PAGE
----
When Havana was Friki
Listening to metal probably wasn’t a big deal in most Latin American cities in the 1980s and 90s. But in Havana, it was a different story.
Read the Spanish transcript here.
Read an English translation here.
The best known soundtrack of Havana is son, rumba and trova. We take a look to the more “friki” side of the city: an underground punk and metal scene that has had several encounters and disagreements with Cuban socialism:
And for those who want to hear more, here is a selection of songs:
First comes the band Zéus, veterans of the Cuban trash scene–they’ve been playing for more than 25 years!–. In this song, “Violento metros” (Violent Bus), they dedicate a hymn to “the anger and bad smells” one faced when taking “the camel,” Havana’s famous public buses from the 90s.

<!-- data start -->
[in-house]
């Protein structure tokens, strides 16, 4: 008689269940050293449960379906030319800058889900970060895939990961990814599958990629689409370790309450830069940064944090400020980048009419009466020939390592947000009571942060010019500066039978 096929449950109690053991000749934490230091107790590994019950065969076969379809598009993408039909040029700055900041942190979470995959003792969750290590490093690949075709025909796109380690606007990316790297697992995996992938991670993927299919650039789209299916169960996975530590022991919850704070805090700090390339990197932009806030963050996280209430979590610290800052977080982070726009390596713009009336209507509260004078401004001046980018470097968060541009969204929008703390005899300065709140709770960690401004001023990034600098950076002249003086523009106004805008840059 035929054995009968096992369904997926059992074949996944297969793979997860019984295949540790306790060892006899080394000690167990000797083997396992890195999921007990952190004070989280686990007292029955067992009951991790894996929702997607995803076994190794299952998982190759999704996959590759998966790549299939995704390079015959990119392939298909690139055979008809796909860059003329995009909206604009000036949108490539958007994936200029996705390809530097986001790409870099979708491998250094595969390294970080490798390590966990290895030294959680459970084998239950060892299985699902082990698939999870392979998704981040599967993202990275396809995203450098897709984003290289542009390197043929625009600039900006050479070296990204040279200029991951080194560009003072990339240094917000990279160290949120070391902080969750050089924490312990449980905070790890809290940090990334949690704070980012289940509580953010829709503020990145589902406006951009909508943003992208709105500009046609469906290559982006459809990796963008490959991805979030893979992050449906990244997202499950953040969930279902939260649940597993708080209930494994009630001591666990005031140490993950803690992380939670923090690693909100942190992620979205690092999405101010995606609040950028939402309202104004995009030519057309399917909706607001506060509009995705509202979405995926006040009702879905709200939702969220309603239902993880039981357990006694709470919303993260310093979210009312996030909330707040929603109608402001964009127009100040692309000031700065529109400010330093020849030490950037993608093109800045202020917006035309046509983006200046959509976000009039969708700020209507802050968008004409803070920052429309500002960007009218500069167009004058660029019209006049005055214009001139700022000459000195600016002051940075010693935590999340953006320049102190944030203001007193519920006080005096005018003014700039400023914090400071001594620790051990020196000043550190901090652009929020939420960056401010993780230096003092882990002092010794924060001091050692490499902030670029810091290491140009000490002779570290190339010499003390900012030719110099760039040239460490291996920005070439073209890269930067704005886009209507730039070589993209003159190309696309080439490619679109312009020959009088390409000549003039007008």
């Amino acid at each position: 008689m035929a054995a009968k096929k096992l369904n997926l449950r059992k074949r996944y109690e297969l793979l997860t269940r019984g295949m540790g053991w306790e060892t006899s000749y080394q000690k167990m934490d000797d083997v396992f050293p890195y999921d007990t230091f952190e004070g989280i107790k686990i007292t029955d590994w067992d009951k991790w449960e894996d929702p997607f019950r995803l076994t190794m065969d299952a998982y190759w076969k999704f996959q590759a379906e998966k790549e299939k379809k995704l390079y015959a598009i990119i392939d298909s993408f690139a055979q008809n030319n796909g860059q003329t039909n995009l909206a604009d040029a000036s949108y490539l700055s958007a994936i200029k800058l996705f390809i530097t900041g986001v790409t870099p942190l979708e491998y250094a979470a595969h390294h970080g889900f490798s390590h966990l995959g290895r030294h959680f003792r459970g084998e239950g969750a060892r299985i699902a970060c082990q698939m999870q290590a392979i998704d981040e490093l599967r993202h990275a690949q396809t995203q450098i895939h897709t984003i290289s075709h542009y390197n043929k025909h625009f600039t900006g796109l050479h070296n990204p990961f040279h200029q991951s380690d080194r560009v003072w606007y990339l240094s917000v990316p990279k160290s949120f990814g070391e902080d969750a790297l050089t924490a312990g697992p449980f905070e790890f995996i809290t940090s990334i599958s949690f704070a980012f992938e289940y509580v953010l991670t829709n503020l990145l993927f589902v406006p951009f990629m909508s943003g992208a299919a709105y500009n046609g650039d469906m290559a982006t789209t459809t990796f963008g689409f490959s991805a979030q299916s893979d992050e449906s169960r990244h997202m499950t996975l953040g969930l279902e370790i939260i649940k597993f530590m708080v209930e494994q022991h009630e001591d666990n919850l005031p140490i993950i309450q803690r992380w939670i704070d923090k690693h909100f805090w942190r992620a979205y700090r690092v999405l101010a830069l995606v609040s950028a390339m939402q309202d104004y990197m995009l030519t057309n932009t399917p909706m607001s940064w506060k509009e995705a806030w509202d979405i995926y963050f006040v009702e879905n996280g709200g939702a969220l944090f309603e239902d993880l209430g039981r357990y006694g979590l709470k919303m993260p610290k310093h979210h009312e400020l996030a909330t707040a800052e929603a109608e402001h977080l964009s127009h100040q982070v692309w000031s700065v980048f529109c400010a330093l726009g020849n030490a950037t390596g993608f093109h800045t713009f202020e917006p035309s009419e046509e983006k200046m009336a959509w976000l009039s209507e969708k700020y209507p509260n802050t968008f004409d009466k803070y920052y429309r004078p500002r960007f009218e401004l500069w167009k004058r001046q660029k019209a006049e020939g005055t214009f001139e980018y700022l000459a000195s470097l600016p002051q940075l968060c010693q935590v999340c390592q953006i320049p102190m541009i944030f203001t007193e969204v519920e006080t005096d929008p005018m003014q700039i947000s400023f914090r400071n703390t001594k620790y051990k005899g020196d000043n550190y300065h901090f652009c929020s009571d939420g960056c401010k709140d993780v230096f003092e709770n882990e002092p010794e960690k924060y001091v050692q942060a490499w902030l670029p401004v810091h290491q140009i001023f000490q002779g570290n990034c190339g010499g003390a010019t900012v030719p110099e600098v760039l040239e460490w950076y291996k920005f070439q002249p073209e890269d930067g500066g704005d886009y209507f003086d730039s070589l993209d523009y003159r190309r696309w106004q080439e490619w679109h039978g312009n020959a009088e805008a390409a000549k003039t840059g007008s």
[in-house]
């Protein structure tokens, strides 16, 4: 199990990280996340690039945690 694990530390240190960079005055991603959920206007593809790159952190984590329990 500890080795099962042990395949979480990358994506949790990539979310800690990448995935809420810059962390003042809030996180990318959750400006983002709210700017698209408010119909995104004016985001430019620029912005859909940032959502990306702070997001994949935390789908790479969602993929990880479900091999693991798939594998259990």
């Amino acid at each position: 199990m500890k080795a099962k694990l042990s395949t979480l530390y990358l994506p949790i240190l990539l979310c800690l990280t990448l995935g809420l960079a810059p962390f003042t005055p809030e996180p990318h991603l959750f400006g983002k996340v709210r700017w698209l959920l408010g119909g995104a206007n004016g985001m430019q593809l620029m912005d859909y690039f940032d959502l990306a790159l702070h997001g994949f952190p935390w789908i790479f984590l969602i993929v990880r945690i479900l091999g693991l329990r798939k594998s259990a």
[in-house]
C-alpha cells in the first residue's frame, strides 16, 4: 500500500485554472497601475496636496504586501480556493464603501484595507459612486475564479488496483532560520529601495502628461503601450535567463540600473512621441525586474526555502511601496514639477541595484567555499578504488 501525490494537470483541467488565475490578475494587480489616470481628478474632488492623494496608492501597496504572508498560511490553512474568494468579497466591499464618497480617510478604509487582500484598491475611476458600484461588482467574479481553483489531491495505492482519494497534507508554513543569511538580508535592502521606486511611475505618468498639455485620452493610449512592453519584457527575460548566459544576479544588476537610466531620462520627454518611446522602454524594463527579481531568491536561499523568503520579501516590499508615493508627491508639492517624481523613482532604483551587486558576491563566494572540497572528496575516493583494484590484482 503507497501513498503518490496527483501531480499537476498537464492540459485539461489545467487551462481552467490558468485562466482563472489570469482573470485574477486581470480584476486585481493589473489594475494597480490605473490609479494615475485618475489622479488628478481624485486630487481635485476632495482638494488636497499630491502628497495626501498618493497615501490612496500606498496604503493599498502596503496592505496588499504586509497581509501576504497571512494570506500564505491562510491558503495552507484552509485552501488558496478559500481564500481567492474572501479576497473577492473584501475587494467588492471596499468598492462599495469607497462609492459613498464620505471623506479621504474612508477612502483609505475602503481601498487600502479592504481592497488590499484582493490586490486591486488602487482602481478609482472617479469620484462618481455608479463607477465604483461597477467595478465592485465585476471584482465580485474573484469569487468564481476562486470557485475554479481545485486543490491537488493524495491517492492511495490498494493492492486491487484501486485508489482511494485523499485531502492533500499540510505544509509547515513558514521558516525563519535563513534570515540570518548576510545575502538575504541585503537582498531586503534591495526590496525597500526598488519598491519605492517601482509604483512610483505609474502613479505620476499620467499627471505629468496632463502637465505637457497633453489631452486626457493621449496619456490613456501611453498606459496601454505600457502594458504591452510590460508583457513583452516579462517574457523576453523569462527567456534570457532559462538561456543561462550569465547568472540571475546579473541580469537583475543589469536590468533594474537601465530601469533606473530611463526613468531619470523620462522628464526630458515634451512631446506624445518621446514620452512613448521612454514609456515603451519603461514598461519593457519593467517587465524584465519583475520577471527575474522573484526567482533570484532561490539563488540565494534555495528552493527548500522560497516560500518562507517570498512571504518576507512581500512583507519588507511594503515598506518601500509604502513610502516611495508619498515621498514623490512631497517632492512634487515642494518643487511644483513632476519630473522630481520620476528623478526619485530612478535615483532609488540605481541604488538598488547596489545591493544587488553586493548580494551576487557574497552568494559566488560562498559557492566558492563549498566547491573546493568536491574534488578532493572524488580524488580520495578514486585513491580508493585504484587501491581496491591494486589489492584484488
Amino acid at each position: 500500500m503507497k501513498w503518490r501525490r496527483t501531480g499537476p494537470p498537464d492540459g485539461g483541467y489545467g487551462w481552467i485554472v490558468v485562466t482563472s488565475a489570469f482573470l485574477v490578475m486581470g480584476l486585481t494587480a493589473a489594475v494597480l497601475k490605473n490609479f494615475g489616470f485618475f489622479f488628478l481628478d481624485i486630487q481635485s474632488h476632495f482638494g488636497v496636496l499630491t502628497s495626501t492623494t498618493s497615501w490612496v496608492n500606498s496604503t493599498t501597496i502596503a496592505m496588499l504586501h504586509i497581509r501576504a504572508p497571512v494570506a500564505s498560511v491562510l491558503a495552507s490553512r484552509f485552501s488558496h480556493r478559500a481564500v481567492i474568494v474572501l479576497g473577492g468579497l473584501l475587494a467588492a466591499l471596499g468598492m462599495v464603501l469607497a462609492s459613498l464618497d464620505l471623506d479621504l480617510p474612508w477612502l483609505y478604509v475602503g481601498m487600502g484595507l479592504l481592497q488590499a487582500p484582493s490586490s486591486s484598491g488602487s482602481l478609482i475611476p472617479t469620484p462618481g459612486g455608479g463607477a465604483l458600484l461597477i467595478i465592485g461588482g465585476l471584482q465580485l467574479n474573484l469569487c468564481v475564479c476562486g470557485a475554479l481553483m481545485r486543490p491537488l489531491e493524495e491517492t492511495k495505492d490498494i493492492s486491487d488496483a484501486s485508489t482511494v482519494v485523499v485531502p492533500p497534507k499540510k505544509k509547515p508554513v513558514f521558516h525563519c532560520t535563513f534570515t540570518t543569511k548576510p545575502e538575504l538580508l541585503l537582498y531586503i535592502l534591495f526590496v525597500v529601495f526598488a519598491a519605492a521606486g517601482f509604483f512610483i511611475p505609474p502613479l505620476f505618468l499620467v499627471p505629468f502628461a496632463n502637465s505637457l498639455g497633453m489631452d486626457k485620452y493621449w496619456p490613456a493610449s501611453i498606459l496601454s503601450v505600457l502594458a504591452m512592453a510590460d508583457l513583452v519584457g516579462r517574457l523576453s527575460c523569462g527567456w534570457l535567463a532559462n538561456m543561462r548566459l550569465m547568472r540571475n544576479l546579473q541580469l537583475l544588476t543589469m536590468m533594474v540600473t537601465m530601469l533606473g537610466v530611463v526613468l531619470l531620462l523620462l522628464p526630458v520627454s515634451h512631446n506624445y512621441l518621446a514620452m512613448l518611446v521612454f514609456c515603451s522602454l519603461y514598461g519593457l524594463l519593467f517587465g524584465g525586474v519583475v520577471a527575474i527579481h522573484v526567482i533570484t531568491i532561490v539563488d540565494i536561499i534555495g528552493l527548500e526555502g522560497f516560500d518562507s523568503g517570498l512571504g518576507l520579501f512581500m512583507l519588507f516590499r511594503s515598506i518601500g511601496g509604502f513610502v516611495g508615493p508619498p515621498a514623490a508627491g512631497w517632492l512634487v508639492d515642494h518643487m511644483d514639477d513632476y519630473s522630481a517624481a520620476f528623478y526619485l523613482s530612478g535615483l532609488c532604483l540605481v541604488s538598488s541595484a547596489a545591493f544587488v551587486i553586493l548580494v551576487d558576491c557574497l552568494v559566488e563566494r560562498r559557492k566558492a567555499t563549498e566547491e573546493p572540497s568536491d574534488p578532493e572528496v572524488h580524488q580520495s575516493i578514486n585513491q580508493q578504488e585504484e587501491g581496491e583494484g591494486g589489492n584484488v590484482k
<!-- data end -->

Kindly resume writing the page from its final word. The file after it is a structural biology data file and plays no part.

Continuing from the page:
But not everything is metal. When discussing Cuban punk, the Eskoria group is a mandatory subject. Willian Fabian, the band’s lead singer and founder, became a friki icon after dying in a fight after a concert in 2010.
After being rejected for decades, Cuban metal finally began to be accepted after 2005, when bands like Combat Noise began to appear on Cuban television, something that had never happened before:
Some frikis have a more political message than others. The best known of those who maintain a hard line against the government is Gorki Águila, the singer of Porno Para Ricardo. Here’s his instruction manual on “Cómo joder a un comunista”(Fucking a Communist):